Rachel Bosman’s recent TED Talk about collaborative consumption, linked below got me thinking about our brave new online world marketplace, and how we are transforming our lifestyles and businesses based on our ability, and need, to trust others, online. But can we?
When you jump into an UberX does it ever cross your mind that you are getting into a car with a driver who was vetted by a different standard than a taxi driver? Historically, our collective trust has been built out of necessity: When you get on a plane, you need to have the trust, and faith, in the pilot’s abilities and that the airline and government went above and beyond to secure your safety. There has to be a certain level of trust, because you are quite literally putting your own life in someone else’s hands. As a society we are doing this more and more every day, in every aspect of our lives. We trust and we act. But should we?
As the title of Bosman’s TED Talk suggests, the economy we live in is based on trust – But, how do we know who to trust? Is social media and online commentary reliable? Between Google, Facebook and other online options, can we learn enough to tell us if we want to buy, rent, or date you? Online consumer confidence is so popular that many companies are beginning to aggregate what folks are saying about you, collectively online, over tracking your influence or Klout score we are moving into online reputation scores and reputation management.
As a society, we perpetuate this new trend of online trust by embracing a whole spate of emerging online businesses, such as CouchSurfing or AirBNB where people you don’t know and never have met can stay in your house. And we judge AirBNB profiles like we would an online dating profile; we see if there are shared interests, geographic desirability, and attractiveness. But we have absolutely no idea what the people who own the rooms are really like. Sure some quick Facebook and Google stalking could tell us more, but how far can you get with that?
The concept of “catfishing” demonstrates that online fraud is all too easy; however, we tend to forget that you will eventually be exposed. We as consumers foolishly expect honesty, but we shouldn’t naively navigate the online market without some mechanism to help efficiently weed out the crazies, or protect our own credibility. Like in person, as in the real world where people meet face to face, you know, there are plenty of people who present facades.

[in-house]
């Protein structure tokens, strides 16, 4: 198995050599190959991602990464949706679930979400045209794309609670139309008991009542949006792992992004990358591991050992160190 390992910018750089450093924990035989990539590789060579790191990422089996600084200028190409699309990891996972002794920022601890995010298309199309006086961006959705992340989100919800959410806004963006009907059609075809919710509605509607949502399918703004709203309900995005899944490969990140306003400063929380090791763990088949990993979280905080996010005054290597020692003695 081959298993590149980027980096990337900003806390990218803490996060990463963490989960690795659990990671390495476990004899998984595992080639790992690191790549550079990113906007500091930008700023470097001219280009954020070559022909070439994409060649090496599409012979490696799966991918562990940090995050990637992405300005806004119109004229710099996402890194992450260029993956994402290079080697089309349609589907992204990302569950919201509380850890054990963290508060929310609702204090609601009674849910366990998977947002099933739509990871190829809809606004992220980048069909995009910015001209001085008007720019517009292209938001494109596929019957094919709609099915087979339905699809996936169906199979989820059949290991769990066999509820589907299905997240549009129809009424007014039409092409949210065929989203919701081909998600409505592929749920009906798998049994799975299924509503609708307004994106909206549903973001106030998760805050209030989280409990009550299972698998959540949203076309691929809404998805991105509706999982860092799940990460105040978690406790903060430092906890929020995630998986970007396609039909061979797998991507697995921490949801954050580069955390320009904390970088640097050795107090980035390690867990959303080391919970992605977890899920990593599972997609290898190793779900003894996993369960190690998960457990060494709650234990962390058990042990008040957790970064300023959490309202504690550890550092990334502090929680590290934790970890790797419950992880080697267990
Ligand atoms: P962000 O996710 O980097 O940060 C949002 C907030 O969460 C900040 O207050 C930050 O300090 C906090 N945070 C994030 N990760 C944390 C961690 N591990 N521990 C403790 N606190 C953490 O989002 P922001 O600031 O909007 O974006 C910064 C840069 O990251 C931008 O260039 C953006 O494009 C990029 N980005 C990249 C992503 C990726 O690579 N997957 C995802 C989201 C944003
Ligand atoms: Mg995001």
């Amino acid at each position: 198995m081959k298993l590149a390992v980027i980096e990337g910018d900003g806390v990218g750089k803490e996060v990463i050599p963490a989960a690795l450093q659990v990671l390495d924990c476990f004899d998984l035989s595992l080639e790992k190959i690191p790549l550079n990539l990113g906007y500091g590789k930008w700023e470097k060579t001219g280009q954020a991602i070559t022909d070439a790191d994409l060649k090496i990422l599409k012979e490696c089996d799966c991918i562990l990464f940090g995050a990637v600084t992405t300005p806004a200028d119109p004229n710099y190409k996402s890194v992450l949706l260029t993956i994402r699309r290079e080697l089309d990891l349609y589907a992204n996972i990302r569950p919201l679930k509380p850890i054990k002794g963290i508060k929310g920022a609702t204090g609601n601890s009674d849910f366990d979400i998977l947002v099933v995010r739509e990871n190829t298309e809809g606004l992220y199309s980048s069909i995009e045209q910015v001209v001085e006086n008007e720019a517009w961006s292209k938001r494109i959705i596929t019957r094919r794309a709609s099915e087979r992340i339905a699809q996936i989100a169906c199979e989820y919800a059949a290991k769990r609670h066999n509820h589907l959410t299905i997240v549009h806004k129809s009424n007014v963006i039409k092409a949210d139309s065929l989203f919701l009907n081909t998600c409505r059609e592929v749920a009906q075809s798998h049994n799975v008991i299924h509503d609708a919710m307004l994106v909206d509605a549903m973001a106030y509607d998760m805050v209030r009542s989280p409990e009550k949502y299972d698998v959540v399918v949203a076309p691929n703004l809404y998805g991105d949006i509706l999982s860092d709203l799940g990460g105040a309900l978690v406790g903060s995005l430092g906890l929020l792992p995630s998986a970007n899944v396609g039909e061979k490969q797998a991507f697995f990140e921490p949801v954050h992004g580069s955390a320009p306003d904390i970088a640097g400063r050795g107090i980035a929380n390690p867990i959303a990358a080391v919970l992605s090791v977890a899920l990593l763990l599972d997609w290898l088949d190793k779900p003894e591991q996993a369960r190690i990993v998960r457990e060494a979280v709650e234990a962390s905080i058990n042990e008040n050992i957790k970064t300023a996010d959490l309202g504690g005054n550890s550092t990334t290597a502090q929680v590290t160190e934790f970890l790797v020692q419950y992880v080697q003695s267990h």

Bosman’s talk made me wonder if we are being too careless by blindly trusting people and companies online, based on our gut instincts and collaborative consumption. Sure, there are a lot of fishy folks that walk in our non-cybery world every day – I’ve come across my fair share – so how do we asses them? Equally important, how do others judge and trust us? How do you think others would describe your level of trust in 3 words? Is your reputation in person as credible as it is online, and vice-versa?
As the common maxim argues, “actions speak louder than words,” I, too, believe that you build trust from what people do, not by what they say. For many, words come easily. I have a strong gut instinct and am able to get a good read of a person when I meet them, but online is a totally different game. I have to base my trust on what they write or post, or what the internet says about them as other helpful measures such as body language or facial expressions don’t come through online.
Maybe, like with Uber’s two-way rating system, we know we need to be on our best behavior because not only are we judging the drivers, but they are judging us as well, and we both want good ratings. The smart thing to do is to always be kind and honest online and in person, much like you should be in life…treat as you’d like to be treated… And as you navigate this brave new online world, it is equally important to ask yourself the following question – What would others say about you or more so, what would you like others to say about you? In this new online economy, no one wants their stock or reputation to be devalued.
Clearly the new landscape presents a whole new paradigm to consider, but perhaps the golden rule of our very first marketplace still applies to our modern evolving virtual marketplace – caveat emptor, or “buyer beware.” Or to invoke another savvy self-protecting credo, trust, and verify… or die trying-
Rachel Botsman: The currency of the new economy is trust